Biology
The northern long-eared bat is about three to four inches long with a nine to ten inch wing span. Its fur is medium to dark brown on the back and tawny to pale-brown on the underside. As its name suggests, it is distinguished by its long ears, relative to other bats in its genus, Myotis, which means mouse-eared. Winter is typically spent in cracks & crevices of caves and mines, called hibernacula, which have constant temperatures, high humidity and no air currents. In summer, the bats roost under bark and in crevices and cavities of live or dead trees. Males and non-reproductive females may also roost in cooler places, like caves and mines.

To read the rest of the article click here.



Tuesday, August 5, 2014

Pennsylvania Team Competes at National 4-H Forestry Invitational



Pennsylvania was one of 12 state teams that competed in the 35th annual National 4-H Forestry Invitational from Sunday, July 27, through Thursday, July 31.  Teams from Alabama, New York, and Georgia placed first, second, and third respectively.  Florida, Indiana, Kentucky, Louisiana, Mississippi, Oklahoma, Tennessee, and Virginia were also represented at this year’s Invitational.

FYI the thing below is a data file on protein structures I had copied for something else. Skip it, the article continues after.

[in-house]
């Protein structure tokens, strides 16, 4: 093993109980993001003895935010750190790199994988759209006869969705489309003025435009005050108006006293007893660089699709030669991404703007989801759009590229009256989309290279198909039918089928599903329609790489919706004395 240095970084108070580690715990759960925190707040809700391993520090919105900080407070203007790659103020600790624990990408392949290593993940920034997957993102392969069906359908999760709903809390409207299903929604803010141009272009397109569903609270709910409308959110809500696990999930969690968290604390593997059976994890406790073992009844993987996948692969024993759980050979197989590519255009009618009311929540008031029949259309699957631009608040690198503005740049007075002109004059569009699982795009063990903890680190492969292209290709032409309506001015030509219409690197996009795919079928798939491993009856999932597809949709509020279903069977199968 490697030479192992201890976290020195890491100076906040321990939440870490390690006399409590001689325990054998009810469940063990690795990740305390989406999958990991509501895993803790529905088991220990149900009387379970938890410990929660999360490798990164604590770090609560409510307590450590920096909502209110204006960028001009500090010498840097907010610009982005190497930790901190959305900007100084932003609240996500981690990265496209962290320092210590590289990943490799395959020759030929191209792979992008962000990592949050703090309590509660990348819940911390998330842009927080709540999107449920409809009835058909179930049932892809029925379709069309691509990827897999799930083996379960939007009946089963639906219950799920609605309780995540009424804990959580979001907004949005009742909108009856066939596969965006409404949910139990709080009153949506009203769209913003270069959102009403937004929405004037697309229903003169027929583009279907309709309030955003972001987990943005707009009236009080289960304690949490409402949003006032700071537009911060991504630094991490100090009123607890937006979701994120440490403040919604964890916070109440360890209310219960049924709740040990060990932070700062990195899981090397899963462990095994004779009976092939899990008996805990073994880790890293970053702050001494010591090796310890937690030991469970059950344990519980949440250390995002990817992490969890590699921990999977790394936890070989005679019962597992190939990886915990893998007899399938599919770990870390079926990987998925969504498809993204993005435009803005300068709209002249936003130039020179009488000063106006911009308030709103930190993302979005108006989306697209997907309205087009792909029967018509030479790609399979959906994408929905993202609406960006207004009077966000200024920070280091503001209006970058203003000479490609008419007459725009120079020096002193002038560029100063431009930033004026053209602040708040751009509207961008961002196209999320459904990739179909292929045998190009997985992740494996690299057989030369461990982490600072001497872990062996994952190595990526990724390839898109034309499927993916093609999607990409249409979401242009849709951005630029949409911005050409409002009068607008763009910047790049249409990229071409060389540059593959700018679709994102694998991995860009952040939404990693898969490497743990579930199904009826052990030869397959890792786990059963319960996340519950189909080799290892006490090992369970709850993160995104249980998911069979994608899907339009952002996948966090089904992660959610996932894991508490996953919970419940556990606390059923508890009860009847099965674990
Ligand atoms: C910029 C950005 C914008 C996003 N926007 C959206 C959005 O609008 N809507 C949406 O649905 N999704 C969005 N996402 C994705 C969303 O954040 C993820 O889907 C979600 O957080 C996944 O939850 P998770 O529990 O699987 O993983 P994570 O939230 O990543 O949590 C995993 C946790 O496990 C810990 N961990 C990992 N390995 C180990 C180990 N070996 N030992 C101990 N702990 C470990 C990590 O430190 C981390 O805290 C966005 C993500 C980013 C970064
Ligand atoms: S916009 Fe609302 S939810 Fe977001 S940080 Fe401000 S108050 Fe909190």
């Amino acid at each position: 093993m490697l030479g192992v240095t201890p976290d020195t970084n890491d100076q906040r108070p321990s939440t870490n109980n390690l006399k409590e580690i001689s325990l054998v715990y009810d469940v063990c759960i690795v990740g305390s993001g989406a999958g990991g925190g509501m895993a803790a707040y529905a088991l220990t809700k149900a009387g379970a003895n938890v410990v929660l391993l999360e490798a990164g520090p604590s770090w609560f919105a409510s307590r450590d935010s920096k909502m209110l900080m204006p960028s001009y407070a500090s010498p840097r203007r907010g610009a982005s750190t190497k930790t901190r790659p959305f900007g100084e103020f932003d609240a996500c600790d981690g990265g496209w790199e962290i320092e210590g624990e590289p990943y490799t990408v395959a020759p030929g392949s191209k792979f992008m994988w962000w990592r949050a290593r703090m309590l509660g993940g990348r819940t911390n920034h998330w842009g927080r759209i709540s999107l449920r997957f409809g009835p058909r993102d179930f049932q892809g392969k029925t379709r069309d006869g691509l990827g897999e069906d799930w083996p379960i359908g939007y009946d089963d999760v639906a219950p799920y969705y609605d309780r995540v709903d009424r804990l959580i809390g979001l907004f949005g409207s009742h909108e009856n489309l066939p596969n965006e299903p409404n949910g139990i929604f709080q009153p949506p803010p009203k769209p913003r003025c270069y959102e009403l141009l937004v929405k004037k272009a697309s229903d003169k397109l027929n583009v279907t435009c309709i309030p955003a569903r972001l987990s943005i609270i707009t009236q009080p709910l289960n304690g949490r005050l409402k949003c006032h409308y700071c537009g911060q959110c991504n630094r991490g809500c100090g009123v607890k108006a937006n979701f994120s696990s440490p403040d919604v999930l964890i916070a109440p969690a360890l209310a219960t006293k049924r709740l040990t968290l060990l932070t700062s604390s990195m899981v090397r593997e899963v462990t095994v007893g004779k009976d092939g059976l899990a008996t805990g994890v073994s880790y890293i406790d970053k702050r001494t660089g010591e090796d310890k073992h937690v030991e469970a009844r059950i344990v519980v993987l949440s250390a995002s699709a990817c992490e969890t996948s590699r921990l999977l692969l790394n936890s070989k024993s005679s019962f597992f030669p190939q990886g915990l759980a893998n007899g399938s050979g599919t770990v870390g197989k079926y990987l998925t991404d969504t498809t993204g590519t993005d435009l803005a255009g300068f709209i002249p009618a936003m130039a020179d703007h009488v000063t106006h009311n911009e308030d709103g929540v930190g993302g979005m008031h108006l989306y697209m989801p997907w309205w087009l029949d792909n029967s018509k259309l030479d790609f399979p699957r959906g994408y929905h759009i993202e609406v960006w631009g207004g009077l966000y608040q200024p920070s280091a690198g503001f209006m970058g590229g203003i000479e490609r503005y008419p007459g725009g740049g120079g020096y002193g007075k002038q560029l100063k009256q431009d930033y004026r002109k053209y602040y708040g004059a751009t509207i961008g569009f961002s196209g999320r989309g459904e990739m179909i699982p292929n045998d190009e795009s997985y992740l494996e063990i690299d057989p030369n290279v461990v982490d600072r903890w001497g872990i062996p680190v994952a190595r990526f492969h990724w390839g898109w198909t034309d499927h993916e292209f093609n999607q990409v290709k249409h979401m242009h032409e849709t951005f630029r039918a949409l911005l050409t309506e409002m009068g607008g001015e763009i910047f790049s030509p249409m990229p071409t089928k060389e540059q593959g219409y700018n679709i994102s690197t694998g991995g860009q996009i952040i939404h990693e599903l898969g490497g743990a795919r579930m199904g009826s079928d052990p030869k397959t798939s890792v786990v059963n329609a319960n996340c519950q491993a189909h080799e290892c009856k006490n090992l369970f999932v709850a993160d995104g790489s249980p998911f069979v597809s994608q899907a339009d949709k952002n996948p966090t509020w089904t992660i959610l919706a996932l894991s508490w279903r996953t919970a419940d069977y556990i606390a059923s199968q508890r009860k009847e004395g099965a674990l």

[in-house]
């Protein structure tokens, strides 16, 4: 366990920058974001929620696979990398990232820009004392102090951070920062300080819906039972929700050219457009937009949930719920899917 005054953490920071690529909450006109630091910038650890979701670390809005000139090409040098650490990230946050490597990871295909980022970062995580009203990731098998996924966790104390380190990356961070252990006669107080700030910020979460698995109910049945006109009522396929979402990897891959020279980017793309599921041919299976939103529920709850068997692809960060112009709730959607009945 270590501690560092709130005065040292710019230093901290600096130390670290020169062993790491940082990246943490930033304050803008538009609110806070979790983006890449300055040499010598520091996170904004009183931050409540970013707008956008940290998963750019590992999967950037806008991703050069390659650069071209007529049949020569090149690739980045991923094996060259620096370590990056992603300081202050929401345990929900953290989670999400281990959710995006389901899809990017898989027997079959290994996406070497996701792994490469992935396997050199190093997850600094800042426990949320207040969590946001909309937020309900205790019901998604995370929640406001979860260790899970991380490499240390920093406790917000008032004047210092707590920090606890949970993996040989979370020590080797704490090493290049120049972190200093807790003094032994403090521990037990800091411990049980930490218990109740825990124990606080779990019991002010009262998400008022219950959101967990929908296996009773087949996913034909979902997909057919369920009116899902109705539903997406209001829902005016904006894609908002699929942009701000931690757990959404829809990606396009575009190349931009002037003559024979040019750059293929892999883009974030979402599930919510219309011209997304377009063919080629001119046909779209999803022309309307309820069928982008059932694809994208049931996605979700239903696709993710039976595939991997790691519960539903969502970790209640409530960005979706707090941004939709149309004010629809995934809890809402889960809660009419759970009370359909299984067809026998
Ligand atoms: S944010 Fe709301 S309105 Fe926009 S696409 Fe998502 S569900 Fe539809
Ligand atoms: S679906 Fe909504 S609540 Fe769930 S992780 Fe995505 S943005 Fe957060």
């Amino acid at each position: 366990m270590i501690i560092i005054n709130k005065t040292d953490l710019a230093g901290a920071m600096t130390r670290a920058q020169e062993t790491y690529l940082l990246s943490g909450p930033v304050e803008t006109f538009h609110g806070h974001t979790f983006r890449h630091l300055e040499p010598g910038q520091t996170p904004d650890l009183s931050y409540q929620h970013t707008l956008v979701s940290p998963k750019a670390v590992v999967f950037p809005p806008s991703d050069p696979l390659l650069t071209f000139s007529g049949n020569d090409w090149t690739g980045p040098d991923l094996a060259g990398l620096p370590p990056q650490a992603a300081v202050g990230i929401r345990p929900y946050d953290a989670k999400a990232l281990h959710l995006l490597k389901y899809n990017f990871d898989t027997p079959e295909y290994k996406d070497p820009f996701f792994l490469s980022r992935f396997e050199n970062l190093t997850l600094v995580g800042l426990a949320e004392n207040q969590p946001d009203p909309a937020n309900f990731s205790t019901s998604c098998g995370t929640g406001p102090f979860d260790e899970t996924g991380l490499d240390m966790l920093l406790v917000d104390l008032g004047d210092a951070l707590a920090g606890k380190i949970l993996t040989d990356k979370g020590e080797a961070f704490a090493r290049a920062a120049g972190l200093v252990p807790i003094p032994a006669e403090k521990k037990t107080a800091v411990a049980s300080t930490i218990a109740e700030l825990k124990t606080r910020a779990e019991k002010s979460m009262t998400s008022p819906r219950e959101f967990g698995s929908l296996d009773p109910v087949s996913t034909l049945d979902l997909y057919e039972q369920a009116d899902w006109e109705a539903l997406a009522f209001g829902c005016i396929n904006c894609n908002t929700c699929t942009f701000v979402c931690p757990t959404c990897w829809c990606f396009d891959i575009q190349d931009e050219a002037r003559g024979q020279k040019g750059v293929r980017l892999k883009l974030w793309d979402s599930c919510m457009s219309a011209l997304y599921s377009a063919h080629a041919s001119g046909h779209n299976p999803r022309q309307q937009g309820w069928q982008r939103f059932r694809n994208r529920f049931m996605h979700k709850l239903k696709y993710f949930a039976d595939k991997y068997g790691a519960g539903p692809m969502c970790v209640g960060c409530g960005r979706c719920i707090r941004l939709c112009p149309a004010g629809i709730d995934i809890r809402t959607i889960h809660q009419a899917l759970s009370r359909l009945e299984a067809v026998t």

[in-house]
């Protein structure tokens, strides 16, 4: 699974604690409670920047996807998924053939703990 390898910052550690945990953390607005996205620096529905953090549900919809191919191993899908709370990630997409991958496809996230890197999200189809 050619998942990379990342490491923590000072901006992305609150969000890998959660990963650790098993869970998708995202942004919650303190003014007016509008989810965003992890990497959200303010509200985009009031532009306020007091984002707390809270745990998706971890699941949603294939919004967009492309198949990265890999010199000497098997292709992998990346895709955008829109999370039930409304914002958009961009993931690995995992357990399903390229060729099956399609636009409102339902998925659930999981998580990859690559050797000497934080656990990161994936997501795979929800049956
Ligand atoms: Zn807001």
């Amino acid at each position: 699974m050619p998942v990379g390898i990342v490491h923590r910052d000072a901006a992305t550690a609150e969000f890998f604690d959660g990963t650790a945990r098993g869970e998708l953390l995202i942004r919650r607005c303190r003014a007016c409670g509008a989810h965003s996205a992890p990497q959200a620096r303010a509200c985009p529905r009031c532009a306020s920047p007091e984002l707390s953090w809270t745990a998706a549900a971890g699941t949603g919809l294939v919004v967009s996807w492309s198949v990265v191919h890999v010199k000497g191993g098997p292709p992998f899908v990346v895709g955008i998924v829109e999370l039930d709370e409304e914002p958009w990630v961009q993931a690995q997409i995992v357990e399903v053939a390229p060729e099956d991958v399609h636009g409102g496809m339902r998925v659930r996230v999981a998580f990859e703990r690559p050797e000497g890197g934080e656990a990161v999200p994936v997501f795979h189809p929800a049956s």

The invitational was held at West Virginia University Jackson’s Mill State 4-H Camp and Conference Center near Weston, West Virginia.  The event was sponsored by Farm Credit System, Plum Creek, The Sustainable Forestry Initiative, Inc., The Society of American Foresters, West Virginia University Extension Service, The American Forest Foundation, and the Association of Natural Resource Extension Professionals.  In Pennsylvania, the 4-H Forestry Program is sponsored by the Sustainable Forestry Initiative of Pennsylvania.

While at the Invitational 4-H members competed for overall team and individual awards in several categories.  Events included tree identification, tree measurement, compass and pacing, insect and disease identification, topographic map use, forest evaluation, the forestry bowl and a written forestry exam.

Pennsylvania was represented by Serena Nicoll from Pittsburgh, Kelsey McLaughlin and Dalton Stewart both from New Bethlehem.  The team was coached by Bill Stewart from New Bethlehem and Gayle Nicoll from Pittsburgh.

Lisa Barron from Alabama received the high point individual award.  Second place high individual award was given to Daryl Blough from New York and third place high individual award was given to Seth Rankins from Alabama.